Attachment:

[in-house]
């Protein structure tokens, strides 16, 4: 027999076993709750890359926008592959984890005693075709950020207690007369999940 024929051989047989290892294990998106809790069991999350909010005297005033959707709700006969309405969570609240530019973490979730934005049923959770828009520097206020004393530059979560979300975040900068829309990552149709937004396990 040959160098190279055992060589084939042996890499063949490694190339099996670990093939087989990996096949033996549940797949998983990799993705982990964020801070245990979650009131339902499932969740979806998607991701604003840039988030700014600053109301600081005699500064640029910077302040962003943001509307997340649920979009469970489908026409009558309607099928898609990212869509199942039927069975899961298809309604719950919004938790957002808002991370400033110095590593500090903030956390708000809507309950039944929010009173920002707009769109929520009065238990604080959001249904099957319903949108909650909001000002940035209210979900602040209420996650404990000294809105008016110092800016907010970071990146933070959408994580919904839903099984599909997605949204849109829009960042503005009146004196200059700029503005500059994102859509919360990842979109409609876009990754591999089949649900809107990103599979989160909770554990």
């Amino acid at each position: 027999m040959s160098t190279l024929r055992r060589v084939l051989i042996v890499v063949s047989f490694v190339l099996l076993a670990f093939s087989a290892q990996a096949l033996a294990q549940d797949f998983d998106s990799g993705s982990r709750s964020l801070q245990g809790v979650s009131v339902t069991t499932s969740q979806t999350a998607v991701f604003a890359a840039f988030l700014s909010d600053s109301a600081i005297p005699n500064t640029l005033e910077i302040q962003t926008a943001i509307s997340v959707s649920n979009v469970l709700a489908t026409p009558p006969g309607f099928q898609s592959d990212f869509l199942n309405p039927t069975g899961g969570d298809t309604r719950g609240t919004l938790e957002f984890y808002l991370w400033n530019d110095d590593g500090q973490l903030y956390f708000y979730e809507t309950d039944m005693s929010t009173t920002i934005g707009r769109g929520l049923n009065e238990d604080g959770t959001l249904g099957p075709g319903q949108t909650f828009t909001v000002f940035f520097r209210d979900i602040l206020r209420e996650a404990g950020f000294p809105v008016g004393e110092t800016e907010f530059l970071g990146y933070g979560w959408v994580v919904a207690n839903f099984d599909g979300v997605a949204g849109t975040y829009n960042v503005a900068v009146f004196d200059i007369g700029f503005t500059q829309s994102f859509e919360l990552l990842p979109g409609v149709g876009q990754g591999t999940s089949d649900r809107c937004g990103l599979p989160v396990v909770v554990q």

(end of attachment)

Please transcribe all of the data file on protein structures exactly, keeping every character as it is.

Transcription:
[in-house]
């Protein structure tokens, strides 16, 4: 027999076993709750890359926008592959984890005693075709950020207690007369999940 024929051989047989290892294990998106809790069991999350909010005297005033959707709700006969309405969570609240530019973490979730934005049923959770828009520097206020004393530059979560979300975040900068829309990552149709937004396990 040959160098190279055992060589084939042996890499063949490694190339099996670990093939087989990996096949033996549940797949998983990799993705982990964020801070245990979650009131339902499932969740979806998607991701604003840039988030700014600053109301600081005699500064640029910077302040962003943001509307997340649920979009469970489908026409009558309607099928898609990212869509199942039927069975899961298809309604719950919004938790957002808002991370400033110095590593500090903030956390708000809507309950039944929010009173920002707009769109929520009065238990604080959001249904099957319903949108909650909001000002940035209210979900602040209420996650404990000294809105008016110092800016907010970071990146933070959408994580919904839903099984599909997605949204849109829009960042503005009146004196200059700029503005500059994102859509919360990842979109409609876009990754591999089949649900809107990103599979989160909770554990």
């Amino acid at each position: 027999m040959s160098t190279l024929r055992r060589v084939l051989i042996v890499v063949s047989f490694v190339l099996l076993a670990f093939s087989a290892q990996a096949l033996a294990q549940d797949f998983d998106s990799g993705s982990r709750s964020l801070q245990g809790v979650s009131v339902t069991t499932s969740q979806t999350a998607v991701f604003a890359a840039f988030l700014s909010d600053s109301a600081i005297p005699n500064t640029l005033e910077i302040q962003t926008a943001i509307s997340v959707s649920n979009v469970l709700a489908t026409p009558p006969g309607f099928q898609s592959d990212f869509l199942n309405p039927t069975g899961g969570d298809t309604r719950g609240t919004l938790e957002f984890y808002l991370w400033n530019d110095d590593g500090q973490l903030y956390f708000y979730e809507t309950d039944m005693s929010t009173t920002i934005g707009r769109g929520l049923n009065e238990d604080g959770t959001l249904g099957p075709g319903q949108t909650f828009t909001v000002f940035f520097r209210d979900i602040l206020r209420e996650a404990g950020f000294p809105v008016g004393e110092t800016e907010f530059l970071g990146y933070g979560w959408v994580v919904a207690n839903f099984d599909g979300v997605a949204g849109t975040y829009n960042v503005a900068v009146f004196d200059i007369g700029f503005t500059q829309s994102f859509e919360l990552l990842p979109g409609v149709g876009q990754g591999t999940s089949d649900r809107c937004g990103l599979p989160v396990v909770v554990q």